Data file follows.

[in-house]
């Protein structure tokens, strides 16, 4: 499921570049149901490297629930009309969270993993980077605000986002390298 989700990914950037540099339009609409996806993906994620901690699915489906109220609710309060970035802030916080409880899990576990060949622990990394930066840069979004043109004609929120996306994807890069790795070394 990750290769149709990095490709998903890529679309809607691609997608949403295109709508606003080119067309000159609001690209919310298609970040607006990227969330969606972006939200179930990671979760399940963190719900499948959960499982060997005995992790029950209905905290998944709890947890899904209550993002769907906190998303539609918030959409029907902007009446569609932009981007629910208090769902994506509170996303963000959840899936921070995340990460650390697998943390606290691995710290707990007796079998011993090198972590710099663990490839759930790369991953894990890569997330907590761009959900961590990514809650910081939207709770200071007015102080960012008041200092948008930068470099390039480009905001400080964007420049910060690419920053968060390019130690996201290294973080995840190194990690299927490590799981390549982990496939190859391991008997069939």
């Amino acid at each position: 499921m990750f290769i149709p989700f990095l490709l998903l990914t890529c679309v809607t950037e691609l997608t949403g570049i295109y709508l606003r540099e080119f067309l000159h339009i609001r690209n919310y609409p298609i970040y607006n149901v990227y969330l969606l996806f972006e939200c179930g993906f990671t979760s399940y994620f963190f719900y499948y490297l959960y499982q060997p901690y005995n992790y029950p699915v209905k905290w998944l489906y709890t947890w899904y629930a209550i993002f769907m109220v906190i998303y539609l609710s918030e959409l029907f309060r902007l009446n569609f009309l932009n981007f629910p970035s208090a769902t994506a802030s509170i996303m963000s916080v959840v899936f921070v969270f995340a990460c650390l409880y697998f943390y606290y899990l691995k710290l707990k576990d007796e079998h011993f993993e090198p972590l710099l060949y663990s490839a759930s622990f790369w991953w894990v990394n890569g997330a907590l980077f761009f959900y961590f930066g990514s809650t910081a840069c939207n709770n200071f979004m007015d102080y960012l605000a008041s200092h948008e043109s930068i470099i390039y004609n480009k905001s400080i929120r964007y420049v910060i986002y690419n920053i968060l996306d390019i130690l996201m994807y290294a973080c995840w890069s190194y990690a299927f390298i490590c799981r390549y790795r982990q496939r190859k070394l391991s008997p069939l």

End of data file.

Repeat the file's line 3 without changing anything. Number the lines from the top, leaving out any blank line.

């Amino acid at each position: 499921m990750f290769i149709p989700f990095l490709l998903l990914t890529c679309v809607t950037e691609l997608t949403g570049i295109y709508l606003r540099e080119f067309l000159h339009i609001r690209n919310y609409p298609i970040y607006n149901v990227y969330l969606l996806f972006e939200c179930g993906f990671t979760s399940y994620f963190f719900y499948y490297l959960y499982q060997p901690y005995n992790y029950p699915v209905k905290w998944l489906y709890t947890w899904y629930a209550i993002f769907m109220v906190i998303y539609l609710s918030e959409l029907f309060r902007l009446n569609f009309l932009n981007f629910p970035s208090a769902t994506a802030s509170i996303m963000s916080v959840v899936f921070v969270f995340a990460c650390l409880y697998f943390y606290y899990l691995k710290l707990k576990d007796e079998h011993f993993e090198p972590l710099l060949y663990s490839a759930s622990f790369w991953w894990v990394n890569g997330a907590l980077f761009f959900y961590f930066g990514s809650t910081a840069c939207n709770n200071f979004m007015d102080y960012l605000a008041s200092h948008e043109s930068i470099i390039y004609n480009k905001s400080i929120r964007y420049v910060i986002y690419n920053i968060l996306d390019i130690l996201m994807y290294a973080c995840w890069s190194y990690a299927f390298i490590c799981r390549y790795r982990q496939r190859k070394l391991s008997p069939l």